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Commentary: Is Libya a splendid and unselfish act by America?
0410Anna Rulska
Anna Rulska

In the past couple of weeks, we have heard elaborate diatribes from politicians on both sides of the aisle about the costs, benefits, and potential perils of the U.S. engagement in Libya. For the common folk like you and me, the question boils down to the basics - how is this going to impact me? Is it in the United States' interest to get bogged down in the Libyan civil war?

Let's look at both the pragmatic and moral implications of the U.S. actions in regards to Libya, starting with the basic economics.

The U.S. and EU Trade

When mentioning trade, Americans generally think of all the cheap T-shirts and plastic toys from China. However, few of us realize that the largest trade partner of the U.S. is the European Union, which accounts for over 20 percent of the U.S. trade, with the flow of goods at over half a trillion dollars a year.

But that's only a fraction of the Transatlantic economy. About 75 percent of U.S. Foreign Direct Investment is located in the European Union. Add to that the flow of services between the east and the west coast of the Atlantic which takes care of another third of a trillion dollars a year.

The European Union, on the other hand, is heavily dependent on imports of crude oil and natural gas from Libya. Accounting for the EU members' imports of Libyan oil, Ireland tops the list with 23 percent, followed by Austria with 21 percent, Italy with 22 percent, France with 16 percent, Spain with 13 percent, and Portugal with 11 percent--just to name a few. These numbers come from the CIA World Fact Book, U.S. Department of Commerce, International Energy Agency and the EU Commission.

So what? one might ask. Well, with that heavy of an economic interdependence, if there are problems on one side of the pond, they will be felt on the other side as well. As we have seen in the past month, the price of gas in Europe has been rising exponentially, reaching over $8.50/gallon in France and over $11.00/gallon in Great Britain. With the price of gas, the prices of goods and services are going up as well, causing wrinkles in European economy and resounding loudly in our own.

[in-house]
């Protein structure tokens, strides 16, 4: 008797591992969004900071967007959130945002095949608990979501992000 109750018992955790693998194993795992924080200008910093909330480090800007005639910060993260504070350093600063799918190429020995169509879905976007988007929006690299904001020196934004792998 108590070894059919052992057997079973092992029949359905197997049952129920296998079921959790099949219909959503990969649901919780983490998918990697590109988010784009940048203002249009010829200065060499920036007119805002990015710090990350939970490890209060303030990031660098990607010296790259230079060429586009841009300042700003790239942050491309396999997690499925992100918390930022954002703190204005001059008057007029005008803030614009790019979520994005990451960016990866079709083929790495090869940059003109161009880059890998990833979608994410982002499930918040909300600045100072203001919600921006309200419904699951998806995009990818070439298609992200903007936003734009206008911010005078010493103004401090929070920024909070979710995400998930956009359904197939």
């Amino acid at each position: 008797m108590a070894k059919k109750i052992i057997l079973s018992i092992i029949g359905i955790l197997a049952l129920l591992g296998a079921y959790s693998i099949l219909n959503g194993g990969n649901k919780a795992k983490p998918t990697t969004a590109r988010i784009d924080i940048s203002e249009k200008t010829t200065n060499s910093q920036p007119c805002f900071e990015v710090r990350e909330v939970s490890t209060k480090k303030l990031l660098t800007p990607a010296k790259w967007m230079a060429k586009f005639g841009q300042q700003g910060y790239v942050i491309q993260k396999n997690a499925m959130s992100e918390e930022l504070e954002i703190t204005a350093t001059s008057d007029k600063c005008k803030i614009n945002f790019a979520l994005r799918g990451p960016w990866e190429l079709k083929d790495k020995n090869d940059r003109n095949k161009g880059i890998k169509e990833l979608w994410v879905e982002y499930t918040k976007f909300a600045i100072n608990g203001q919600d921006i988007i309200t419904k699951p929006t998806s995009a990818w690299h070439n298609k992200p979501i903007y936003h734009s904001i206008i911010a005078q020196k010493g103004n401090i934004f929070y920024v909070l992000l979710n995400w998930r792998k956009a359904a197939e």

While the speculators are having a heyday with the prices of crude oil in Europe and the U.S., I was appalled to see the prices of green pepper at Wal-Mart go up to $1.34/each.

The bare numbers, then, give us the general picture - it is in the U.S. interest for the European economy stays stable and healthy. After all, the EU as a whole is responsible for 20 percent of the world's economy, followed closely by the U.S. with a bit over 19 percent. And to make sure that the two economic giants are operating at its optimum potential, Libya needs to be stabilized.

Building Credibility

"Damned if you do, damned if you don't!" This phrase comes to mind almost any time when debating U.S. intervention anywhere in the world. The Libyan case is no different. While some argue that the U.S. is exercising colonialism at its best, others posit that President Obama was not quick enough with taking action. Just can't please them all!

In the case of Libya, President Obama has chosen the most optimal course of action for the U.S., even if he was quite subpar on communicating his motivations. While Washington froze Qaddafi's assets relatively early, the responsibility for the intervention in the Libyan civil war rests on the shoulders of international organizations, namely the U.N. and NATO; in the same time, nobody can blame Washington for not caring and or not contributing to the joint effort to protect and stabilize.